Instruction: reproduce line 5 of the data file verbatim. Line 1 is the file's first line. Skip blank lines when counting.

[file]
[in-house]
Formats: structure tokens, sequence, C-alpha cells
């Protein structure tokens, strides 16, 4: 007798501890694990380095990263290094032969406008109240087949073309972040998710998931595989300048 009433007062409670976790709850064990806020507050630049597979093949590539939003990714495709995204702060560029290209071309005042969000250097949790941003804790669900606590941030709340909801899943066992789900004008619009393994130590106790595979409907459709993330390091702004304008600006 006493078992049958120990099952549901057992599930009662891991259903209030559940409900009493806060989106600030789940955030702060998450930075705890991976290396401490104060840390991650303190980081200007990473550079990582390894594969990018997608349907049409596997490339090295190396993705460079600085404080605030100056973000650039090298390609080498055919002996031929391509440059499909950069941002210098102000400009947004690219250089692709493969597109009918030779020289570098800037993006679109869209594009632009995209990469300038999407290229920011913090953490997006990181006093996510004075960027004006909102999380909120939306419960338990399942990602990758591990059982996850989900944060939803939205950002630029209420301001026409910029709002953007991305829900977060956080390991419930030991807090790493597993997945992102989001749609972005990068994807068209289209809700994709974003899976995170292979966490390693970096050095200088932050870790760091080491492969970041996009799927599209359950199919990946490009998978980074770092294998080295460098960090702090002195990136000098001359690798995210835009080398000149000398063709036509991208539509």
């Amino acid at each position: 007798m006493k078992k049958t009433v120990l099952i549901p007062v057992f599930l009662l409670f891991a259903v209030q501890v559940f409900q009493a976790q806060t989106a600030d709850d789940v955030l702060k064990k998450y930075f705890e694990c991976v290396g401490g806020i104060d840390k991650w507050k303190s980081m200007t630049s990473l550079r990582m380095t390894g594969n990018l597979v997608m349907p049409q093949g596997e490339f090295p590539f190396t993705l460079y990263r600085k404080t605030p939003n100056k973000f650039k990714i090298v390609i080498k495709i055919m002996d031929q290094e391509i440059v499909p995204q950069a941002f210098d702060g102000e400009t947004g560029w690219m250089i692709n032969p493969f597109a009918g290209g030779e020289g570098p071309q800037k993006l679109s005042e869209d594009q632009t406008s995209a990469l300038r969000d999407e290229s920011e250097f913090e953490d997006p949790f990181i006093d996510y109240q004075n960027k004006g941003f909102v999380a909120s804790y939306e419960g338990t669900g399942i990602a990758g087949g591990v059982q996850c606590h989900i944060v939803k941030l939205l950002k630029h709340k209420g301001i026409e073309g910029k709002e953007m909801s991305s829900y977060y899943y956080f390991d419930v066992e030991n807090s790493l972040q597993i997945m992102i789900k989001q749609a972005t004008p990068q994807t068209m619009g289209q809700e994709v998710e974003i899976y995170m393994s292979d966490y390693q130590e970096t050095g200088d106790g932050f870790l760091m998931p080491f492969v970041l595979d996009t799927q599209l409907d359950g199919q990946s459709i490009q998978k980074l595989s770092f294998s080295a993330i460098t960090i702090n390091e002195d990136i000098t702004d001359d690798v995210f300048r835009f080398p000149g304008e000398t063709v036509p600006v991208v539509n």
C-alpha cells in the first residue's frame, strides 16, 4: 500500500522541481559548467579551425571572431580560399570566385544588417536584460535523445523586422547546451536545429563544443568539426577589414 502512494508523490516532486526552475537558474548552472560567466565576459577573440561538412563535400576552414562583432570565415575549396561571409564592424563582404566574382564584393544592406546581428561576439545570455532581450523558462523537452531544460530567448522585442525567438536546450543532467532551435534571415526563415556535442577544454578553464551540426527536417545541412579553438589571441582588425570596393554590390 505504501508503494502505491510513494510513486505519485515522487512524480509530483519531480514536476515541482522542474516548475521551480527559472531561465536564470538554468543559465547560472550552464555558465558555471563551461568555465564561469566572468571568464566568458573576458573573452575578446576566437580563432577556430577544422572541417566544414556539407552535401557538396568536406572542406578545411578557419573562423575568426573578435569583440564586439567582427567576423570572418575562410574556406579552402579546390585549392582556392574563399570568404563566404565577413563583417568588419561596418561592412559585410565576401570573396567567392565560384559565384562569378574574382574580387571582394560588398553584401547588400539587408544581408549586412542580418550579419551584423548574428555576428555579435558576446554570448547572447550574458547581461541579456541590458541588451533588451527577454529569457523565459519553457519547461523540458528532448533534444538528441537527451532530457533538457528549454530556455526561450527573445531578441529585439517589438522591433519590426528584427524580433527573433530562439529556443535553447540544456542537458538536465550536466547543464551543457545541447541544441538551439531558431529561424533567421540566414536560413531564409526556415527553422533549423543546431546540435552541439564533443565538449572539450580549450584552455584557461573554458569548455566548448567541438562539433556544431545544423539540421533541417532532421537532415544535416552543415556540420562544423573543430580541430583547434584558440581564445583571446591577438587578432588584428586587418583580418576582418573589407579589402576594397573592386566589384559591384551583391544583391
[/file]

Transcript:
C-alpha cells in the first residue's frame, strides 16, 4: 500500500522541481559548467579551425571572431580560399570566385544588417536584460535523445523586422547546451536545429563544443568539426577589414 502512494508523490516532486526552475537558474548552472560567466565576459577573440561538412563535400576552414562583432570565415575549396561571409564592424563582404566574382564584393544592406546581428561576439545570455532581450523558462523537452531544460530567448522585442525567438536546450543532467532551435534571415526563415556535442577544454578553464551540426527536417545541412579553438589571441582588425570596393554590390 505504501508503494502505491510513494510513486505519485515522487512524480509530483519531480514536476515541482522542474516548475521551480527559472531561465536564470538554468543559465547560472550552464555558465558555471563551461568555465564561469566572468571568464566568458573576458573573452575578446576566437580563432577556430577544422572541417566544414556539407552535401557538396568536406572542406578545411578557419573562423575568426573578435569583440564586439567582427567576423570572418575562410574556406579552402579546390585549392582556392574563399570568404563566404565577413563583417568588419561596418561592412559585410565576401570573396567567392565560384559565384562569378574574382574580387571582394560588398553584401547588400539587408544581408549586412542580418550579419551584423548574428555576428555579435558576446554570448547572447550574458547581461541579456541590458541588451533588451527577454529569457523565459519553457519547461523540458528532448533534444538528441537527451532530457533538457528549454530556455526561450527573445531578441529585439517589438522591433519590426528584427524580433527573433530562439529556443535553447540544456542537458538536465550536466547543464551543457545541447541544441538551439531558431529561424533567421540566414536560413531564409526556415527553422533549423543546431546540435552541439564533443565538449572539450580549450584552455584557461573554458569548455566548448567541438562539433556544431545544423539540421533541417532532421537532415544535416552543415556540420562544423573543430580541430583547434584558440581564445583571446591577438587578432588584428586587418583580418576582418573589407579589402576594397573592386566589384559591384551583391544583391